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Washington Letter September 2015


Featured Articles

Government Benefits

ABA social media campaign leads effort to preserve Public Service Loan Forgiveness program

The ABA’s first social media lobbying campaign is drawing thousands of individuals into the effort to preserve the Public Service Loan Forgiveness (PSLF) program, which benefits those who work in government and the non-profit sector, including lawyers who have chosen public service as a career. The ABA campaign is in response to recent proposals to cap or eliminate PSLF, which was established in 2007 to provide forgiveness of remaining federal student loan debt after 10 years of eligible full-time employment in public service and payment of 120 qualifying monthly payments.

Practice Management

House passes lawsuit abuse reduction act; ABA says legislation is unnecessary

Despite opposition from the ABA, the Judicial Conference, and numerous other legal organizations, the House passed a bill Sept. 17 to amend Rule 11 of the Federal Rules of Civil Procedure to require, rather than permit, the imposition of monetary sanctions against lawyers for filing non-meritorious claims. H.R. 758, passed by a 241-185 vote, also would roll back critical improvements made to the rule in 1993 that allows parties and their attorneys to avoid sanctions by withdrawing frivolous claims within 21 days after a motion for sanctions is served.

Women's Rights

Panel looks at integration of women into national security field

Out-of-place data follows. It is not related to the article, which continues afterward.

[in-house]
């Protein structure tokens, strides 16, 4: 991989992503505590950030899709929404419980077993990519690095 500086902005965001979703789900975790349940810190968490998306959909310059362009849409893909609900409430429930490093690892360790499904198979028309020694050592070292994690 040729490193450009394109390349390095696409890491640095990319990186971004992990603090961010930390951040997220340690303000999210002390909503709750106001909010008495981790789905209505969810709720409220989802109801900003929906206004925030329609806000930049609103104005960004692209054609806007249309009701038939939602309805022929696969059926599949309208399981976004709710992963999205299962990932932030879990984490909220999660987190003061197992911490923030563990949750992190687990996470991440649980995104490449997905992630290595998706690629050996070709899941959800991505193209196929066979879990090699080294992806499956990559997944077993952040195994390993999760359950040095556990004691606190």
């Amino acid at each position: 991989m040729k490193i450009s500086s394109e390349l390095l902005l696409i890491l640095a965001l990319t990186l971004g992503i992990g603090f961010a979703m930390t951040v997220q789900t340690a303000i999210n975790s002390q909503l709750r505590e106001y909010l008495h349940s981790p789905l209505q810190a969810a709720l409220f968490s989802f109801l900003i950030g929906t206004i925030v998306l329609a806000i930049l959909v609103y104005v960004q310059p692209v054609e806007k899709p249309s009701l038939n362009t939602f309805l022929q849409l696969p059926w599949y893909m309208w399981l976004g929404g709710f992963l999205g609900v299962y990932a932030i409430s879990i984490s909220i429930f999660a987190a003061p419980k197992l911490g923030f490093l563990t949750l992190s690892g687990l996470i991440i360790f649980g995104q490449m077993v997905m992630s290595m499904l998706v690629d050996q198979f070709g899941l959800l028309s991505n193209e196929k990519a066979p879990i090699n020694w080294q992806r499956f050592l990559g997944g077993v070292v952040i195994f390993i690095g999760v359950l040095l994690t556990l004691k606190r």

Women national security leaders appeared on a panel Sept. 10 on Capitol Hill to examine the biases and barriers women face as they assume leadership positions in the field. The reception and program, “Complete Integration of Women into National Security,” was sponsored by the Women in National Security Law Initiative of the ABA Standing Committee on Law and National Security, the ABA Standing Committee on Armed Forces Law and the ABA Governmental Affairs Office with the support of LexisNexis.

Domestic & Sexual Violence

ABA urges steps to help strengthen Alaska Native families

The ABA urged Congress last month to take steps to help strengthen Alaska Native families by adopting ABA-supported recommendations from Ending Violence so Children Can Thrive, a November 2014 report of the Attorney General’s Advisory Committee on American Indian/Alaska Native Children Exposed to Violence. An ABA letter, submitted for the record of an Aug. 20 Senate Indian Affairs Committee field hearing in Alaska chaired by Sen. Lisa Murkowski (R-Alaska), supported the removal of barriers that currently inhibit the ability of Alaska Native tribes to exercise criminal jurisdiction and utilize criminal remedies as they confront the high rate of violent crime in the state and its impact on children.

Access to Justice

ABA cites importance of setting eligibility standards for assigning counsel for indigent defendants

ABA President Paulette Brown emphasized the importance of setting eligibility standards for assigning counsel for indigent defendants last month in a statement submitted to the New York State Office of Indigent Legal Services (ILS). In her Aug. 26 statement, Brown commended the ILS for holding hearings on eligibility standards, which she said will “undoubtedly influence the provision of public defense for years to come.” Development of the standards by ILS is required under the 2014 settlement in Hurrell-Harring et al. v. State of New York, which cited deficiencies in the New York public defense system and required the state to adopt reforms.